Critics say Kochi Shinkin Bank has lost its way and is acting more like an investment firm than a regional lender. Supporters say it shows that provincial banks can thrive in Japan even as their customer base shrinks, so long as they’re prepared to adopt new business models.
The bank’s president, Kurumi Yamazaki, steers clear of the wider debate. Sitting in her office at the bank’s headquarters — a modern five-story building sheathed in glass and stone — Yamazaki says she’s focused on maximizing returns for customers. This means maintaining services and offering above-average interest on deposits. With weak loan demand in Kochi, the most remote prefecture on the smallest of Japan’s four main islands, the bank pushed into bond and stock investments to make ends meet.
Japan’s 264 shinkin banks play a similar role to local credit unions in the U.S. and are bearing the brunt of demographic decline. Kochi Shinkin stands out partly because it’s run by a woman, which is a rarity in Japan, and partly because Yamazaki started as a teller fresh out of high school, a career track that’s unusual among bank presidents. But the most notable thing about Kochi Shinkin is its success as the economy around it contracts.
“I’ve let go of wondering and having second thoughts,” Yamazaki, 58, said in an interview earlier this month. “I make a decision and just do it.”
Figures from the bank, the Shinkin Central Bank Research Institute and Teikoku Databank show:
Kochi Shinkin reported net income of ¥25.6 billion ($226 million) last fiscal year, the highest of any shinkin bank.
The bank held ¥577 billion of investment assets on its balance sheet as of March 31, 2016, giving it a ratio of investment assets to deposits of 82 percent, versus about 30 percent for its peers.
Its capital ratio was 47 percent, compared with about 13 percent for banks nationwide.
That’s allowed Kochi Shinkin to pay interest rates as high as 0.2 percent on five-year term deposits. While this may sound low to savers outside Japan, it’s 20 times higher than the 0.01 percent offered by major banks.
The bank began the move into investing under Yamazaki’s predecessor, former finance ministry official Masao Yamamoto. She’s carried the torch since 2011 and is mentoring the next crop of potential leaders. Yamamoto, 87, is now chairman and maintains broad oversight of Kochi Shinkin and its staff of about 270.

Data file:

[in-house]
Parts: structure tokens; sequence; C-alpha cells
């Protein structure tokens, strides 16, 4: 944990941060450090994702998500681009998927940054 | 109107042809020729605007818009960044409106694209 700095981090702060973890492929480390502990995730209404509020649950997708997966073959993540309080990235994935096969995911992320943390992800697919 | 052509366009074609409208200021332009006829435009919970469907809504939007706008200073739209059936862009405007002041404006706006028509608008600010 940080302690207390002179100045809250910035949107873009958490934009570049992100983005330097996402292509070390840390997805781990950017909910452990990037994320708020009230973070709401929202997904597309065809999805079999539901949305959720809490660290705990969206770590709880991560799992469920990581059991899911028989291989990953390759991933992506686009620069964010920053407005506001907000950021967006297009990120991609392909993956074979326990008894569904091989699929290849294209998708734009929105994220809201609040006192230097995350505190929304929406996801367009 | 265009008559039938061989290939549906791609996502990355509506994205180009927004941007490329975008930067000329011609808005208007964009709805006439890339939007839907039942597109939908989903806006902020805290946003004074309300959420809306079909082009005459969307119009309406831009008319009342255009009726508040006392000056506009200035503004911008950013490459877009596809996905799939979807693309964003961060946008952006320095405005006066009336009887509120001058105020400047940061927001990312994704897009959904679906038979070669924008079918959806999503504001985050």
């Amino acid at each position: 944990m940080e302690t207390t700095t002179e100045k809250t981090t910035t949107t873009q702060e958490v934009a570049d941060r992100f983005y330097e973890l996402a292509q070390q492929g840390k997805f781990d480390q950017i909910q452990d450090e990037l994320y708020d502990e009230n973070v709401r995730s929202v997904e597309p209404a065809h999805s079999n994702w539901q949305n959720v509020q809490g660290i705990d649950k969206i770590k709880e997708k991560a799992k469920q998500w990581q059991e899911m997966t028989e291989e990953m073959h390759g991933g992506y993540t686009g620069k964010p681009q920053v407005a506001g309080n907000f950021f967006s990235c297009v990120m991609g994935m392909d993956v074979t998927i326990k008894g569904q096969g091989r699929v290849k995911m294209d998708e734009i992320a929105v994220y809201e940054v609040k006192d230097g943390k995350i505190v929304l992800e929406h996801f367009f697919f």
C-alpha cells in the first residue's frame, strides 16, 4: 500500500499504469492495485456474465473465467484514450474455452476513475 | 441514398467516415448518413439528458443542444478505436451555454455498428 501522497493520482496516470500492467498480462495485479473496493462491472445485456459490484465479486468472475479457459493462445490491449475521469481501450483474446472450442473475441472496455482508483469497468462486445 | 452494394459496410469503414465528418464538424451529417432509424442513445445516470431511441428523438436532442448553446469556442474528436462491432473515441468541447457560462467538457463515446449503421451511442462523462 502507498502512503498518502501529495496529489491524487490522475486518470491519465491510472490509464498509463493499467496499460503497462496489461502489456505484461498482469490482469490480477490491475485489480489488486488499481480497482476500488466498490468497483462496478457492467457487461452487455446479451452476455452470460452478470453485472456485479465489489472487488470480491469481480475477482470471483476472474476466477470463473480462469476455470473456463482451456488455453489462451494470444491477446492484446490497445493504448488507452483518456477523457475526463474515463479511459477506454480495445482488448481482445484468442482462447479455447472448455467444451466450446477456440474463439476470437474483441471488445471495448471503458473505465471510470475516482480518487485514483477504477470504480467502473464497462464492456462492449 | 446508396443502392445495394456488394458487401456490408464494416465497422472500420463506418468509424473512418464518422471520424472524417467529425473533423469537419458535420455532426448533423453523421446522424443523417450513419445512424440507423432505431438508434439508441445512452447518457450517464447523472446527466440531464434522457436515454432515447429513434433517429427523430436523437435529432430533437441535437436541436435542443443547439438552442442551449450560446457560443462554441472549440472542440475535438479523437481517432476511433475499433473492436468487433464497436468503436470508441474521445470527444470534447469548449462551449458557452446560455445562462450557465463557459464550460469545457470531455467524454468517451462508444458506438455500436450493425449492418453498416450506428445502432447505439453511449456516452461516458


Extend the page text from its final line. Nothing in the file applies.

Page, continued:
Yamazaki shuns derivatives and complex financial products, confining herself to the Japanese market, mostly in corporate and government debt, and blue-chip shares. The bank’s latest annual report shows that 63 percent of investments were in corporate bonds, while 26 percent were in stocks, 8 percent in municipal bonds and 3 percent in government bonds.
Still, some critics have labeled it a hedge fund, while the Japanese monthly magazine Facta published a story in 2014 that said Kochi Shinkin had become a “gambling business” and ought to quit banking.
Katsuhiko Morishita, the president of Bank of Kochi Ltd., a rival commercial lender that’s listed on the Tokyo Stock Exchange, said he’s sticking to lending and won’t be following the shinkin’s path. His bank reported a profit of ¥3.6 billion last fiscal year, a decline of 31 percent.
“The reality is that, instead of lending, many small Japanese banks have to find alternative sources of profits to keep running their businesses,” said Takashi Miura, an analyst of Japan’s banking sector at Credit Suisse. “I have no doubt we will see more small banks like Kochi Shinkin, even (if) the degree of dependence on investment differs.”
While Yamazaki declined to provide specific details of the bank’s holding, Bloomberg data show it is a large shareholder of companies including Kyushu Electric Power Co., Tohoku Electric Power Co. and refiner TonenGeneral Sekiyu KK.
“I don’t think this shinkin is going into a wrong direction,” Akira Otani, the Bank of Japan’s branch manager in Kochi, said in an interview. Otani rejected the description of the bank as a hedge fund and said it had a valid business model.
It’s survived while a third of its peers have disappeared since 1998, according to a report by the Shinkin Central Bank Research Institute.
The number of borrowers in Japan, corporate and individual, has dropped every year over the same period, data from the research institute show.
Testament to Kochi Shinkin’s health, or another sign for critics that it’s off track, is its spacious lobby — adorned with a grand piano and an art collection that includes a sculpture by Pierre-Auguste Renoir.
Yamazaki emphasizes the former, arguing the space is a de facto museum that’s open to the public. That’s in keeping with her view of the bank’s role of serving the community it’s based in and meeting customers’ financial needs.
“A shinkin bank shouldn’t run away,” she said. “It should strive to please everyone in the region.”